1 Aug 2023

Transforming Personalized Medicine: The PacBio Revio System


HiFi sequencing with the all new PacBio Revio: Part 1

Revolutionizing personalized medicine – The power of long-read sequencing

The era of personalized medicine

Personalized medicine encompasses an emerging medical approach that adapts healthcare decisions, treatments, and preventive measures to suit the specific characteristics of each individual patient. A crucial aspect of delivering personalized care involves utilizing a patient’s genetic profile as a valuable resource to inform healthcare decisions. This transformative shift in medicine has been made possible by the development of Next-Generation Sequencing (NGS), which has significantly enhanced the speed, accuracy, and affordability of sequencing human genomes and transcriptomes.

However, for personalized medicine to become a widespread reality, it is crucial to undertake large-scale genomic projects involving diverse populations. These serve as critical foundations for understanding and advancing the discovery of pathogenic variants and opening up new avenues for treatments and diagnostics, particularly for rare diseases. Currently, many projects like these still rely on short-read sequencing (SRS) techniques due to their high accuracy, but their limits are increasingly apparent, especially when sequencing complex and highly repetitive regions within a genome [1].

This has led to massive advancements in long-read sequencing (LRS), a technique that generates reads spanning thousands of base pairs, offering enhanced detail and nuance. In this blog, we discuss the necessity of LRS for personalized medicine and how its increased usage could transform healthcare.

Find out how our LRS services can support your research applications

Understanding our genomes

Numerous large-scale projects, such as the Cancer Genome Atlas [2], ENCODE [3], and the 100,000 Genomes Project [4], have undertaken the monumental task of comprehensively mapping the inherent genetic variation within the human genome. Endeavors such as these have been critical to advancements in our understanding of human genetics and have paved the way for improved disease treatments.

The 100,000 Genomes Project, initiated in 2013, aimed to sequence the complete genomes of 100,000 National Health Service (NHS) patients and their families. In 2021, data from this study demonstrated that Whole Genome Sequencing (WGS) led to new diagnoses for 25% of the participants [5]. Remarkably, 14% of these new diagnoses were identified in regions of the genome that would have been missed by other conventional methods, including non-whole genomic tests [5]. This highlights the critical importance of WGS in both the treatment and understanding of diseases.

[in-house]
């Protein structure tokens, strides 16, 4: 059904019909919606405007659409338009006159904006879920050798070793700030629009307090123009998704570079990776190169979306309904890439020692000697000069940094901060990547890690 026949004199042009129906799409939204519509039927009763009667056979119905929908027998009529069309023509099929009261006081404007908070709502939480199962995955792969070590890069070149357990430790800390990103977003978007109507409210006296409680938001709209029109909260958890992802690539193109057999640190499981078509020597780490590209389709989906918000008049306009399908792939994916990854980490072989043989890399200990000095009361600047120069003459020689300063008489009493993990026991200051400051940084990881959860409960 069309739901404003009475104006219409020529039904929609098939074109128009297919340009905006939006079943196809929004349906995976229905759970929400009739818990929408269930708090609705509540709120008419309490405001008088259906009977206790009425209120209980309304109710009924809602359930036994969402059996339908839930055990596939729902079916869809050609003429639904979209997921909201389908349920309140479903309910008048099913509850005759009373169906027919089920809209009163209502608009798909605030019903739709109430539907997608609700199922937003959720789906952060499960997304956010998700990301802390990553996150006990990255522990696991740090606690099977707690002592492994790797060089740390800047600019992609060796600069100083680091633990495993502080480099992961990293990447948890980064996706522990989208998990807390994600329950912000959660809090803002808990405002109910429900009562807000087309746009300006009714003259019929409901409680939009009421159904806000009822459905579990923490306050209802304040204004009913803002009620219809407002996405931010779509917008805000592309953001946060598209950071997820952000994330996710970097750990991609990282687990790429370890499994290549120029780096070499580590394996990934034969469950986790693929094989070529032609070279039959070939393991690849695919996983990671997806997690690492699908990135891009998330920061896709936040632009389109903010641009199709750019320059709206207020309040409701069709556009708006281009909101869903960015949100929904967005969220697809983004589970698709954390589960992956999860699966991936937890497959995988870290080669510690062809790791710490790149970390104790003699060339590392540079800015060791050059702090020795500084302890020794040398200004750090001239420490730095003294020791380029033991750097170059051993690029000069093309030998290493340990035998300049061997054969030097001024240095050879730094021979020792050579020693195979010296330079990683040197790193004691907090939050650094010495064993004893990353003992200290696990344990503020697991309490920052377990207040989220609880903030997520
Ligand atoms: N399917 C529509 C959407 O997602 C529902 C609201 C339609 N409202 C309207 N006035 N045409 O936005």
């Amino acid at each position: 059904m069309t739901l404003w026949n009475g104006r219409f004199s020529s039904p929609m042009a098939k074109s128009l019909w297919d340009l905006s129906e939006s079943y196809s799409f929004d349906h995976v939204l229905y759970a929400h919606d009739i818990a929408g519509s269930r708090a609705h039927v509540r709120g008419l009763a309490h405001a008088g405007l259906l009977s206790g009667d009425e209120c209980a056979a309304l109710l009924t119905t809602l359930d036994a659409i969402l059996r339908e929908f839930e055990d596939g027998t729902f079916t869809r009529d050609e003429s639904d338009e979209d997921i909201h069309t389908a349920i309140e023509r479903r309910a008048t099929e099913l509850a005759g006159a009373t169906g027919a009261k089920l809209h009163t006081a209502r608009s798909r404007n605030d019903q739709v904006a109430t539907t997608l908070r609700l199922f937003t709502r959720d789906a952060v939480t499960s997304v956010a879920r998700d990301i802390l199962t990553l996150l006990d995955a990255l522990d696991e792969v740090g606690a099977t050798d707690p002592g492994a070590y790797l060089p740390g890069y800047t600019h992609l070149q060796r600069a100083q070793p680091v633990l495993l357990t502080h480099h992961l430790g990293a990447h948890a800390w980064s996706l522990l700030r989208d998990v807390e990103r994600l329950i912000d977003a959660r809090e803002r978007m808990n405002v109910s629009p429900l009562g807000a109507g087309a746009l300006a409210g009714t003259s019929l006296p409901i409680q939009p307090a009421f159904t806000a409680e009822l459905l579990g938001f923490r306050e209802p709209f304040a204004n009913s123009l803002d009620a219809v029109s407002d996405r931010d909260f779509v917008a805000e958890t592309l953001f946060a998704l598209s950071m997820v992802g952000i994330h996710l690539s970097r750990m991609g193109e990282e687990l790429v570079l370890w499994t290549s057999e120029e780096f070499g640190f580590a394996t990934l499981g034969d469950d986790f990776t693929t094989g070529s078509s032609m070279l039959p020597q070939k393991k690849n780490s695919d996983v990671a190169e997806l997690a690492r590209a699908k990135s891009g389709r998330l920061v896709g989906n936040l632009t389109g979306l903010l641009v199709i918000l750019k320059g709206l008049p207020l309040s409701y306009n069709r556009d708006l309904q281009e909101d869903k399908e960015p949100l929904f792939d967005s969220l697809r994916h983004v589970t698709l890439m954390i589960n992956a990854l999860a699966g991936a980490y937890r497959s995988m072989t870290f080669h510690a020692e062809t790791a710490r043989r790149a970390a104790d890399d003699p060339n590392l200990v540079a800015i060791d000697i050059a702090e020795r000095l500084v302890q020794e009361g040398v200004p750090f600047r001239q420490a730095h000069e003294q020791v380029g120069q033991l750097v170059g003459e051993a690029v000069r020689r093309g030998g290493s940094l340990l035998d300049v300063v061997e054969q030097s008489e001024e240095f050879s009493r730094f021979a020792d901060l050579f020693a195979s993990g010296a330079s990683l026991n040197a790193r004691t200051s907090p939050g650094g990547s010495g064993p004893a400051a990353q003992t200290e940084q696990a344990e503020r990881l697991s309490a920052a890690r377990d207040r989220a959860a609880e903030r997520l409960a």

These initiatives play a vital role in treating rare diseases and cancer, where comprehensively accounting for all genetic variation, from single base changes to large structural variants, is paramount. However, portions of the genome continue to elude us due to the limits of SRS.

Revealing hidden changes

For years, SRS has played a crucial role in improving diagnostic rates for patients with rare diseases. It has been widely adopted as a front-line test in many suspected rare disease cases worldwide. However, despite these achievements, there is still a diagnostic gap that SRS alone cannot bridge. This is where LRS comes into play, enabling us to finally understand, diagnose, and more effectively treat the rare diseases that impact millions of people worldwide.

The utility of LRS was exemplified in the 2018 case of a patient named ‘Ramon’, who faced the challenge of recurrent noncancerous tumors appearing throughout his body [6]. Despite the use of SRS, no variants were identified that could explain his clinical symptoms [6].

However, when LRS was employed, the results revealed a significant discovery—a heterozygous 2,184 bp deletion that overlapped with the first coding exon of the PRKAR1A gene [6]. This gene is associated with autosomal dominant Carney complex, a rare condition characterized by an increased risk of various tumor types, particularly in the heart and hormone-producing glands. Since it is challenging to diagnose, fewer than 750 individuals with this condition have been identified since 1985 [7].

In another notable case in 2021, two monozygotic twins showed symptoms of intellectual disability, yet no pathogenic variants were detected through exome sequencing [8]. LRS was employed to further investigate the underlying genetic causes of their condition. LRS helped to identify a large 12-kilobase (kb) inversion, directly impacting two genes, CPNE9 and BRPF1, which were found to contribute to their intellectual disability [8].

These examples serve as compelling evidence of the capability of LRS to detect complex genomic rearrangements, leading to more precise diagnoses, personalized treatments, and the development of effective disease prevention strategies.

Advantages of long-read sequencing with the PacBio Revio system

The use of LRS in clinical genetics is on the rise, presenting new opportunities for genomic analysis. However, LRS does come with certain limitations, such as lower accuracy and increased cost compared to SRS. To address these challenges, Pacific Biosciences developed HiFi sequencing, which allows for continuous reads spanning 10-25,000 bp while maintaining an impressive accuracy of 99.9%, on par with short reads and Sanger sequencing [9].